College Columns May 2019 - Page 13

Passive Aggressive?

"Exercising Control" -- Does Section 362(a)(3) Require an Affirmative Act or is Passively Holding an Asset Enough to Violate the Stay?

Doing the Splits:

Circuit Splits Under the Bankruptcy Code

Annette W. Jarvis, Dorsey & Whitney LLP

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For nearly thirty years, courts have been divided on the question of whether a creditor’s passive holding of an asset that is property of the estate can, in and of itself, constitute a violation of the automatic stay pursuant to Section 362(a)(3) of the Bankruptcy Code. With a number of recent decisions from both camps, this split appears likely to persist unless and until the Supreme Court takes up the issue.

Section 362(a)(3) of the Bankruptcy Code provides in part that the filing of a bankruptcy petition operates as a stay to “any act to obtain possession of property of the estate or of property from the estate or to exercise control over property of the estate.” The question dividing the courts is whether the prohibition against exercising control over property of the estate includes not only overt acts but also a party’s inaction, such as failing to return a repossessed automobile upon notice of the owner’s bankruptcy filing.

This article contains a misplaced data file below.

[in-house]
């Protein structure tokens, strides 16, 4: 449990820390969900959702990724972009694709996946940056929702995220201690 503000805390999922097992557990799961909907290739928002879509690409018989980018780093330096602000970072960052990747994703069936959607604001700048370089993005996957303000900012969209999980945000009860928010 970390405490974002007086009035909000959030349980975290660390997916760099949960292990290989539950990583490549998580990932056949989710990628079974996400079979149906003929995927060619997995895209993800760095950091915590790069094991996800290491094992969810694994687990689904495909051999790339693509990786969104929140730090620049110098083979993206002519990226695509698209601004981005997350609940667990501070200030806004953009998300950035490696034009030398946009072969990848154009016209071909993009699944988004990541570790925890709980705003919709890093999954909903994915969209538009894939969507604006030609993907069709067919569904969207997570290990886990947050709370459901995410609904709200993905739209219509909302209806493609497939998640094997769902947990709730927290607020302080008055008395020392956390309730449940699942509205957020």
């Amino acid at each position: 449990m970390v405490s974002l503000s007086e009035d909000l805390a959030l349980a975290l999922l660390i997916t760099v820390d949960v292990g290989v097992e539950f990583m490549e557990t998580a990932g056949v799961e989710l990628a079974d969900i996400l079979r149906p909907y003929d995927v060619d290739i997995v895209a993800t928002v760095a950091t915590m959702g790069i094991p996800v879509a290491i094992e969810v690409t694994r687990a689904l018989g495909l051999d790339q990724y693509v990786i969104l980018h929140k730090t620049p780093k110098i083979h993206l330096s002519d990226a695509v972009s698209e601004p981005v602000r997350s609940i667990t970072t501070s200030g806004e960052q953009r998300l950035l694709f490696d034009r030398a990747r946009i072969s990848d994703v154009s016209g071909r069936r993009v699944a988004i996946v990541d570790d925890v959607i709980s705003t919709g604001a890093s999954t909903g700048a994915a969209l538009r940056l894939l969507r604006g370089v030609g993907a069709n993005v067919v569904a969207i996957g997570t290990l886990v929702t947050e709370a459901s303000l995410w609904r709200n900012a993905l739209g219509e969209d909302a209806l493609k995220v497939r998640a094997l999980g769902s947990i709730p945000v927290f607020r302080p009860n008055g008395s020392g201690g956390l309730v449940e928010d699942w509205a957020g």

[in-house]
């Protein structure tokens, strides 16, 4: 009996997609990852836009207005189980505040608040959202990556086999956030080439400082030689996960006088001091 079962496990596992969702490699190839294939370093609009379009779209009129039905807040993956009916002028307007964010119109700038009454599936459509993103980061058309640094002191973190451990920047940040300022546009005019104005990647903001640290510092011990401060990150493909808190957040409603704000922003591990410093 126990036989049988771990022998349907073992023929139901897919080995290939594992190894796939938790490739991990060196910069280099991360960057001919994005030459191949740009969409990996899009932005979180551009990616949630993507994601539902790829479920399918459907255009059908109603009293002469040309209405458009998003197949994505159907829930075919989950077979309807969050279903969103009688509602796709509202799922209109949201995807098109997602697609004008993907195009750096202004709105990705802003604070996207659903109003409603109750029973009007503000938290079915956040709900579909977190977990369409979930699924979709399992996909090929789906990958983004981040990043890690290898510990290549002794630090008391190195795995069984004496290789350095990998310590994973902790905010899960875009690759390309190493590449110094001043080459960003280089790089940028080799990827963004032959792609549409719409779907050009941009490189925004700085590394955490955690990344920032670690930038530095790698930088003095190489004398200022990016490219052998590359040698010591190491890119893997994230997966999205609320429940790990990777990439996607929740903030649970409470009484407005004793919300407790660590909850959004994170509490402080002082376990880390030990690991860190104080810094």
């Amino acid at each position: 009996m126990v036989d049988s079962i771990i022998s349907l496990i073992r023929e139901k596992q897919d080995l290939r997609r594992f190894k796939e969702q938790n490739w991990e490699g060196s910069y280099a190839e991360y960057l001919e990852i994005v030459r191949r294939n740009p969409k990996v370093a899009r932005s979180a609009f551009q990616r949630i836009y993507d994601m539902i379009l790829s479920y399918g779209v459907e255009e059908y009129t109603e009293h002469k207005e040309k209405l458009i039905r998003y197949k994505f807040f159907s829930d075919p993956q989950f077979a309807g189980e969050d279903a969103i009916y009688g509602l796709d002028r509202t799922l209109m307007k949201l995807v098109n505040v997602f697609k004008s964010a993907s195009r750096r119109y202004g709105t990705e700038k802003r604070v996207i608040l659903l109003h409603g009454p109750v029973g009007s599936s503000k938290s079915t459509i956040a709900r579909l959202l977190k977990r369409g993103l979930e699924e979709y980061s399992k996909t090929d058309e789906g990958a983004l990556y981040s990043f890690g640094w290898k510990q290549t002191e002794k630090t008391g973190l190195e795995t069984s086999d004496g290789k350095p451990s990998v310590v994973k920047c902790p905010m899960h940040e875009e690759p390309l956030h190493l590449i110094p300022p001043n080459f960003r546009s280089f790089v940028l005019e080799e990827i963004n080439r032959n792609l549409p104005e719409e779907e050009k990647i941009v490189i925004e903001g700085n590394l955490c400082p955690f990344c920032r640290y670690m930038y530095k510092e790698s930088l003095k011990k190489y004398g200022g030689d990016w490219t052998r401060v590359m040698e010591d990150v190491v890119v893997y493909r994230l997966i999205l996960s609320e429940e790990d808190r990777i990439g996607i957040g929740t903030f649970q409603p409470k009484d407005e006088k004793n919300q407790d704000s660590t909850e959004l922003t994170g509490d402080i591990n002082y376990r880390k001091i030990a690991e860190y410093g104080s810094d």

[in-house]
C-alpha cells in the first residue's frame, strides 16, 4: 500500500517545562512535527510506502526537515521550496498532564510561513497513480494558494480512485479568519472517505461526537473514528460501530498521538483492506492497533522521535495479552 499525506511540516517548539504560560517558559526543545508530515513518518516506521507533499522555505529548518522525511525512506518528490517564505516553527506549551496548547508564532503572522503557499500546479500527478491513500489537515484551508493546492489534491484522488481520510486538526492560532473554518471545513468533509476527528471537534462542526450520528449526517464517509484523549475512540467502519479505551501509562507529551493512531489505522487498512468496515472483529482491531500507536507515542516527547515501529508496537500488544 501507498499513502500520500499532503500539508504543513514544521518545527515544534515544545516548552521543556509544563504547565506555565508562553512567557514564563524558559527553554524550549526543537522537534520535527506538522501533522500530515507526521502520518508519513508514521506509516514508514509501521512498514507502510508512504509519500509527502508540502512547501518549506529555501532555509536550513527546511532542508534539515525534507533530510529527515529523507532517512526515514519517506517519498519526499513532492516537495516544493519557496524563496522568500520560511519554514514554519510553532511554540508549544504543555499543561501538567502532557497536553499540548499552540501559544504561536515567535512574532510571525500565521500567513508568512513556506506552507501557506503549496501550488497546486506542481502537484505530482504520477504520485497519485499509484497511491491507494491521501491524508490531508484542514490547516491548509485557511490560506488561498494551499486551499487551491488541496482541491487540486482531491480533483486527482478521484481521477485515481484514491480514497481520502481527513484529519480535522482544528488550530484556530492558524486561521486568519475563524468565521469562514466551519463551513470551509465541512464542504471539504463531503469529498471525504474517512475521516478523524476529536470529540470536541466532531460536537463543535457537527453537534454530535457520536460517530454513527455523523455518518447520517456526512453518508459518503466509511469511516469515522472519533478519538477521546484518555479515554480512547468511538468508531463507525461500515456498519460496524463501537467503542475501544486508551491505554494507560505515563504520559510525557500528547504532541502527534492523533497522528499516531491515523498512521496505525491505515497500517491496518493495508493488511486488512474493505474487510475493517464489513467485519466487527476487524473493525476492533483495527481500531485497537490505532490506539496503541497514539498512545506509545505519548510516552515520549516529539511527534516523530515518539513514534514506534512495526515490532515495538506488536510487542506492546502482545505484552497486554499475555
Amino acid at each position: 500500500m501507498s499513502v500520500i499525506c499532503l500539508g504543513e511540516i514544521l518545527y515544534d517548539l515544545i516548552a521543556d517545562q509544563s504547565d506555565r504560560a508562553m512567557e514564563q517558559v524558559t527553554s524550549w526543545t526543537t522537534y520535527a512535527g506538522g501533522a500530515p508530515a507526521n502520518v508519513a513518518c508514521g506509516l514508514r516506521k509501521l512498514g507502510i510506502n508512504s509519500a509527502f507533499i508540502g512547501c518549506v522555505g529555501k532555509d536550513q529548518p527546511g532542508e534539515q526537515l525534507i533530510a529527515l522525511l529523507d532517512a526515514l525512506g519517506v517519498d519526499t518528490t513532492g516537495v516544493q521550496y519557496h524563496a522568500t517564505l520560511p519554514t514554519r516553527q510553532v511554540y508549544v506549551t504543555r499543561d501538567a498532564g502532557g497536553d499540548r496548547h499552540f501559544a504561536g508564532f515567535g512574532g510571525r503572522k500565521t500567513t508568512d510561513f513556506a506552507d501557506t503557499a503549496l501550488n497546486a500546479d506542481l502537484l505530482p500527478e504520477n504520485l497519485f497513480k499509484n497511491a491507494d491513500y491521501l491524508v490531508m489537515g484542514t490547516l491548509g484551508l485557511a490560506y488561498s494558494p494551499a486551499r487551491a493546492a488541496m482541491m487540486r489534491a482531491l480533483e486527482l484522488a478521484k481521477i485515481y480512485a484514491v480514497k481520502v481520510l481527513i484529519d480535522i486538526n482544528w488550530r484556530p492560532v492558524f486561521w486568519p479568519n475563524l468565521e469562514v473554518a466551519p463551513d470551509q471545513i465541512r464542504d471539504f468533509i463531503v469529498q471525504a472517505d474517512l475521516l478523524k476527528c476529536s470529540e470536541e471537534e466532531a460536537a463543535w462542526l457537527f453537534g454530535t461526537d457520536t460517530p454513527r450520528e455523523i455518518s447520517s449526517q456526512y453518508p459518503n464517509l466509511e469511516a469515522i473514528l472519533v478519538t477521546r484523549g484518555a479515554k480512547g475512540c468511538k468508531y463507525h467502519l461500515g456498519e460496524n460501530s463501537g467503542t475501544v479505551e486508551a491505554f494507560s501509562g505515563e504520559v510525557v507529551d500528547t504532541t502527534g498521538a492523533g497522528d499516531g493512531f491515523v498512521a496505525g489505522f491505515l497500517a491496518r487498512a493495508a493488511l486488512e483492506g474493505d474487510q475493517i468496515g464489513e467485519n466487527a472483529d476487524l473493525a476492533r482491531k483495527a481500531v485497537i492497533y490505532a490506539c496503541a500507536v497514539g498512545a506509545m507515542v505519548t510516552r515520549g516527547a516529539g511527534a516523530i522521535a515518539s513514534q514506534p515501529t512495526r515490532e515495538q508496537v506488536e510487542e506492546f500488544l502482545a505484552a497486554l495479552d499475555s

The phrase “or to exercise control over property of the estate” was added into Section 362(a)(3) as part of the Bankruptcy Amendments and Federal Judgeship Act of 1984, but without any Congressional explanation. This has led to a debate among the circuits both as to how to interpret the plain language of the statute and the legislative intent behind this statutory revision.

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